Richard Alford

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Richard Alford
Rusty Alford headshot.png
Latest company Amoco

Richard M. (Rusty) Alford an American geophysicist and early investigator in seismic anisotropy.

Citation for receiving the 1990 Virgil Kauffman Gold Medal

Contributed by Sven Treitel

There are advantages that come with seniority: one is that I could personally witness Richard (Rusty) Alford's prolific scientific career from its very outset to its present peak. Today we honor Rusty for his singular contributions to the acquisition, processing, and interpretation of shear-wave recordings in the field. Some of us excel in one or the other of these stages of the exploration process. Rusty performs nimbly in all three. He is a masterful designer of the crucial experiment needed to check out an idea. He has a natural flair to apply just the right processing software to the right problem, and to invent novel schemes where he finds nothing that works. Most importantly perhaps, he also has the innate talent to distill geologic information and meaning from what he measures. These are the traits that enabled Rusty to develop his now widely used multicomponent trace rotation algorithm, and which allowed him to confirm the existence of the shear wave birefringence phenomenon in field recordings. He thereby provided the key to an entirely novel acquisition and processing approach, which is now finding widespread use in such areas as fracture trend delineation and reservoir geophysics in general.

Rusty first came to Amoco's Tulsa Research Center as a summer student in the early '70s. At that time he was taking a course at the University of Tulsa (TU) taught by Rup Kaul, a member of a small team of gifted theoreticians I was then fortunate enough to direct. I distinctly remember Rup telling me that he had "this student" who did not seem to have much of an idea of where he was going, but who had excellent potential. We asked Rusty to work on our finite-difference wave equation modeling project, which had just started to show some potential. In a matter of months, Rusty, the supposedly aimless student, solved some problems that had us veterans stumped for a long time. I do not recall that Rusty has spent any time in idle motion ever since. Quite evidently, the needed spark kindled the flame which has continued to burn to this day. I cannot help but wonder how many other "Rustys" are out there, whose talents we are not tapping because we have never made contact.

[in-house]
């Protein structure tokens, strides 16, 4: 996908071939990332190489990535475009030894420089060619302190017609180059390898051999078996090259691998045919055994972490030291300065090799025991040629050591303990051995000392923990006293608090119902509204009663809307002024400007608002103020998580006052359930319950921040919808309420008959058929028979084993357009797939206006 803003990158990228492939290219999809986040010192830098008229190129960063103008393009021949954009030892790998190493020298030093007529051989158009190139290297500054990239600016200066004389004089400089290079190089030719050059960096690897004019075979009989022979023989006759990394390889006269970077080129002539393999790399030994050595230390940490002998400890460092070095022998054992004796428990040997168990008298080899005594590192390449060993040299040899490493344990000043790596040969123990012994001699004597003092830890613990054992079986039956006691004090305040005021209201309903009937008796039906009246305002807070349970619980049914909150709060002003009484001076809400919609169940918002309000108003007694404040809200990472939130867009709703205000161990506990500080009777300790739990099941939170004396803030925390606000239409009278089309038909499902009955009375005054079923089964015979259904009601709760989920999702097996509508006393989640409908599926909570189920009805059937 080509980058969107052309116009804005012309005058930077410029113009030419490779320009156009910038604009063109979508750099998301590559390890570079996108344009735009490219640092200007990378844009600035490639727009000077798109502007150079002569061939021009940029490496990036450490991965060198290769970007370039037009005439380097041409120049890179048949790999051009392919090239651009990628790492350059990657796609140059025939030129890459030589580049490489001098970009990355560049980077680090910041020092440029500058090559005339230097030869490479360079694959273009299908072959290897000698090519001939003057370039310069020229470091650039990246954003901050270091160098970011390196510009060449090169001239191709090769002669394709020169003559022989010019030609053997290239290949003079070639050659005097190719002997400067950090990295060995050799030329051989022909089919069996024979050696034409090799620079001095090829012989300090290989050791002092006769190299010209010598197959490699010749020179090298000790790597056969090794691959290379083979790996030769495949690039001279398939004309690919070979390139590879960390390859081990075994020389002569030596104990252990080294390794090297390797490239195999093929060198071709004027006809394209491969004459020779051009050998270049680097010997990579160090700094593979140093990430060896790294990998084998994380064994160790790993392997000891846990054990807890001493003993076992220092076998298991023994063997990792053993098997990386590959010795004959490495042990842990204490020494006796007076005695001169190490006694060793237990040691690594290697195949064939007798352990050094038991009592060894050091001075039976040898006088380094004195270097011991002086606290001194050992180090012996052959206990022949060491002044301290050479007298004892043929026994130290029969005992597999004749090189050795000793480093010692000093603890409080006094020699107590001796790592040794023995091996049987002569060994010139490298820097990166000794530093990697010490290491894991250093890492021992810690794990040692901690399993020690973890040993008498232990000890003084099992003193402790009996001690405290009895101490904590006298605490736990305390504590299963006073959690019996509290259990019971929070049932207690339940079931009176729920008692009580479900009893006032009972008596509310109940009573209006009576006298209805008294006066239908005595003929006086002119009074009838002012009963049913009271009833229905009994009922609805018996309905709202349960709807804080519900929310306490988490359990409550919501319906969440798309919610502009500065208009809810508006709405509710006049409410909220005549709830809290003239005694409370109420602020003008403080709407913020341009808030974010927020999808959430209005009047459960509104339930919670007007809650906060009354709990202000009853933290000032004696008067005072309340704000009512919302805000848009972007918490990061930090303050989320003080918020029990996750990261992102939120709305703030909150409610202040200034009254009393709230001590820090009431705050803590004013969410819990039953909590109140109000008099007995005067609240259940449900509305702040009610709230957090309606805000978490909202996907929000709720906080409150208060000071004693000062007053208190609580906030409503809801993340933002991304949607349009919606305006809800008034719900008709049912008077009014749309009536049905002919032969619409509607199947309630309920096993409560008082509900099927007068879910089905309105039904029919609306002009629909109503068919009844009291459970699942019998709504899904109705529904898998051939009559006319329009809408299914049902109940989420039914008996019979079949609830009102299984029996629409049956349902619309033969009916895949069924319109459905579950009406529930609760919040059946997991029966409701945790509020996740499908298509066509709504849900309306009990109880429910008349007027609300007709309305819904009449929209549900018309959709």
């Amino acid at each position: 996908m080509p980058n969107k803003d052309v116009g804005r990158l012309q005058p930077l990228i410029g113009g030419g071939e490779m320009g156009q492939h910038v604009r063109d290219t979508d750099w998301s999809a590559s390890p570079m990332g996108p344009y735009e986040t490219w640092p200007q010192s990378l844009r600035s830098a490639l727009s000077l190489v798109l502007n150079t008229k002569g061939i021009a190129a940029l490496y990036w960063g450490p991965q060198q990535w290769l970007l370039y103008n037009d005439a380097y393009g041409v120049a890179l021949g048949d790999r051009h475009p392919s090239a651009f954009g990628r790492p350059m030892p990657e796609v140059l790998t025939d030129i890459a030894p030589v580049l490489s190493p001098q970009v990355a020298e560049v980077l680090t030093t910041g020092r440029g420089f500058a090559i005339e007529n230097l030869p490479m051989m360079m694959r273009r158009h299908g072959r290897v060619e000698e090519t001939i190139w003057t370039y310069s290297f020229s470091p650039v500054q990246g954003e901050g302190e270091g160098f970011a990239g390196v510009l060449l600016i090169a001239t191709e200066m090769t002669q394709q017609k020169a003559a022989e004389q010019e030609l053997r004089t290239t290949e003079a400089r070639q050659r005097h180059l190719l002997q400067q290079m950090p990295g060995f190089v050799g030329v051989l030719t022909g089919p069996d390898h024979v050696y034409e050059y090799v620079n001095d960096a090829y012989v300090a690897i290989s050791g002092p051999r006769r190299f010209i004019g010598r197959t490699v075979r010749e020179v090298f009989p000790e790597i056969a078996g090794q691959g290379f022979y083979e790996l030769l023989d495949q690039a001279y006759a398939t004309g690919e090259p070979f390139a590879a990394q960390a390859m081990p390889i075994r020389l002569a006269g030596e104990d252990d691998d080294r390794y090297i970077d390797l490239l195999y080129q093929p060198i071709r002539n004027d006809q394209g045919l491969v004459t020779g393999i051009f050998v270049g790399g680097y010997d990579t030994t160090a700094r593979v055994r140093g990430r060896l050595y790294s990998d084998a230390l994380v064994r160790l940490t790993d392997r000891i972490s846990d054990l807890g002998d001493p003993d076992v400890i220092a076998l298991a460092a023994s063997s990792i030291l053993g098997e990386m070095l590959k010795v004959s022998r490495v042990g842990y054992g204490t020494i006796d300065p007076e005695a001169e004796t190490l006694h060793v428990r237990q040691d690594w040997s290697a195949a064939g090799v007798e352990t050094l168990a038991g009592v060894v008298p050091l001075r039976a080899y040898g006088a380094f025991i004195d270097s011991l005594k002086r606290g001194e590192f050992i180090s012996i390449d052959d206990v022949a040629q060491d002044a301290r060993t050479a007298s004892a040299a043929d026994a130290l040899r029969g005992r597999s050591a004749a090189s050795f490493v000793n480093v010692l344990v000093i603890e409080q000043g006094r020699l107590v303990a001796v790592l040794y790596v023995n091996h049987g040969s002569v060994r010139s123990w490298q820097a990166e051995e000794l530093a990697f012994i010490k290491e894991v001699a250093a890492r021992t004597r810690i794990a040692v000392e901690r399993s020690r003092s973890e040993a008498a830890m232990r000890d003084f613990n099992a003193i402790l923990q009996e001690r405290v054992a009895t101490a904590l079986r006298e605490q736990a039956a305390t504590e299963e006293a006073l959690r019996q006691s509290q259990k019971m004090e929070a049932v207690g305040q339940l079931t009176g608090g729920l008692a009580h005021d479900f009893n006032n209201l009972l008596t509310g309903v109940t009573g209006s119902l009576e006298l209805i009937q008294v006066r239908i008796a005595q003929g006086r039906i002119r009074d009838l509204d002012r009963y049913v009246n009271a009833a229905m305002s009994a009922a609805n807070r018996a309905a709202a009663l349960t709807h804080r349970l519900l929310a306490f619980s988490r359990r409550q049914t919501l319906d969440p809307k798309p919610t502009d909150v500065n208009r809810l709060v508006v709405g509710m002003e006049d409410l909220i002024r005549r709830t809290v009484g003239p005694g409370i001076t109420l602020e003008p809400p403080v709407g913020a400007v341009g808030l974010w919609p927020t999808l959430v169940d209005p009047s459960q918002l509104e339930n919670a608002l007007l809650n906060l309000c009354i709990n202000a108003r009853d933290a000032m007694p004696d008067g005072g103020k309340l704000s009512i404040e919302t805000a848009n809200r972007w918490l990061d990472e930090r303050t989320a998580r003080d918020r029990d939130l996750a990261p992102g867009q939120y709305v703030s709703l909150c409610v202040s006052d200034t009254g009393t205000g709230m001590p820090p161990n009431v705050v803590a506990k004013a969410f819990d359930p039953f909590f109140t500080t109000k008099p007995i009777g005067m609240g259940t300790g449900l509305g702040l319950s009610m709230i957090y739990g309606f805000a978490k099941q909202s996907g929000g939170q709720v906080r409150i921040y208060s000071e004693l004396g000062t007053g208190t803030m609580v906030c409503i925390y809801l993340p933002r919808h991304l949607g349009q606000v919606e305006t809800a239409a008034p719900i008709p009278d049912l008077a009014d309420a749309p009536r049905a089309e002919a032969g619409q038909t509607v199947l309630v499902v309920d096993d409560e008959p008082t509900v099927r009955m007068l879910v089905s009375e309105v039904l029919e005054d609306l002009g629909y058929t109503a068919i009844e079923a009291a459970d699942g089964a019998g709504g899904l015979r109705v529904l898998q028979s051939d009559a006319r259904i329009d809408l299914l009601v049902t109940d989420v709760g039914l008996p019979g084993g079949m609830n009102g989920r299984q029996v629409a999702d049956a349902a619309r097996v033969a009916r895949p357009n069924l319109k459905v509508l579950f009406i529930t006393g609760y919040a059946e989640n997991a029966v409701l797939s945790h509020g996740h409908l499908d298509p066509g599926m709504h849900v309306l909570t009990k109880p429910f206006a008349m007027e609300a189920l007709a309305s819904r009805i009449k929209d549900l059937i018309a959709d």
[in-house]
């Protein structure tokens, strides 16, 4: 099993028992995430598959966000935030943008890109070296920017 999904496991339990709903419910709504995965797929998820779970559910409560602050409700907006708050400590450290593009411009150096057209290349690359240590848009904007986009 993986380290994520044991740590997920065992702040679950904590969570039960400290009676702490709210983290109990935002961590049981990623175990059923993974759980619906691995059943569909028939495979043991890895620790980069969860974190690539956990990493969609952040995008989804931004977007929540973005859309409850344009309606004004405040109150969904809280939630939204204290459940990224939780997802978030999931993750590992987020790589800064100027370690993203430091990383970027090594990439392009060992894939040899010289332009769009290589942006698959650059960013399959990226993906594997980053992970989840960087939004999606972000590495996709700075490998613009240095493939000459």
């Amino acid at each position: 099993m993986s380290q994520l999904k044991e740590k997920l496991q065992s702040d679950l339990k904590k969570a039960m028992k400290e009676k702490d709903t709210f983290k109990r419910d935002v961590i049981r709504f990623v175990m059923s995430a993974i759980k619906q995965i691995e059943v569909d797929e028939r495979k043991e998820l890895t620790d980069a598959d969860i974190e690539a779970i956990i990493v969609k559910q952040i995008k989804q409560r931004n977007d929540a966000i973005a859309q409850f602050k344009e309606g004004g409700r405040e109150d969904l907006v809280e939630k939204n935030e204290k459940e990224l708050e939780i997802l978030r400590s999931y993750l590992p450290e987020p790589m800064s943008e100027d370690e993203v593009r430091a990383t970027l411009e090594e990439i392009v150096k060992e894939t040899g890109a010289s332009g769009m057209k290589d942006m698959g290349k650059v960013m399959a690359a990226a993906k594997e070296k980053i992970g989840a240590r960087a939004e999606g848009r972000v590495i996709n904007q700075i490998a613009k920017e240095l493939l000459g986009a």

Rusty received his BS in electrical engineering from TU in 1971; soon thereafter, we were able to put him on full-time at our Research Center. He was encouraged to continue his schooling, which resulted in an MS in electrical engineering from TU in 1976. In the early '80s, Rusty began to tire of finite differences and decided to seek other (I cannot bring myself to say greener) pastures. He found his lush meadow in the shear-wave work for which he is being awarded the Kauffman Gold Medal today. Perhaps the high water mark of Rusty's career came at the 1986 SEG Convention in Houston. Here Rusty and a number of his fellow Amoco scientists presented a collection of memorable papers dealing with the theoretical and experimental aspects of shear-wave birefringence. It is to the credit of Gordon Greve, Amoco's Geophysical Research Manager at the time, that this work was allowed to enter the public domain, where it subsequently provided the stimulus for a vast amount of significant further research by numerous other investigators.

It would be an egregious error to assume that Rusty has restricted his interests to science alone. Along the way, he managed to become a hang glider aficionado although his flying phase came to an abrupt end as a result of a fall which demolished his teeth, but luckily not his propensity for original thought. He then became interested in the safer sport of car racing; for a while, motorcycles also seemed to strike his fancy. Along the way he did have the good sense to marry his charming wife, Celeste.

Rusty Alford has traveled a long path from his beginning as a student with no clear idea where his talents might lie. Fortunately for our profession, he can now look back on a career that other geophysicists might do well to emulate. Knowing Rusty, I know that he still sees a few more hills to climb.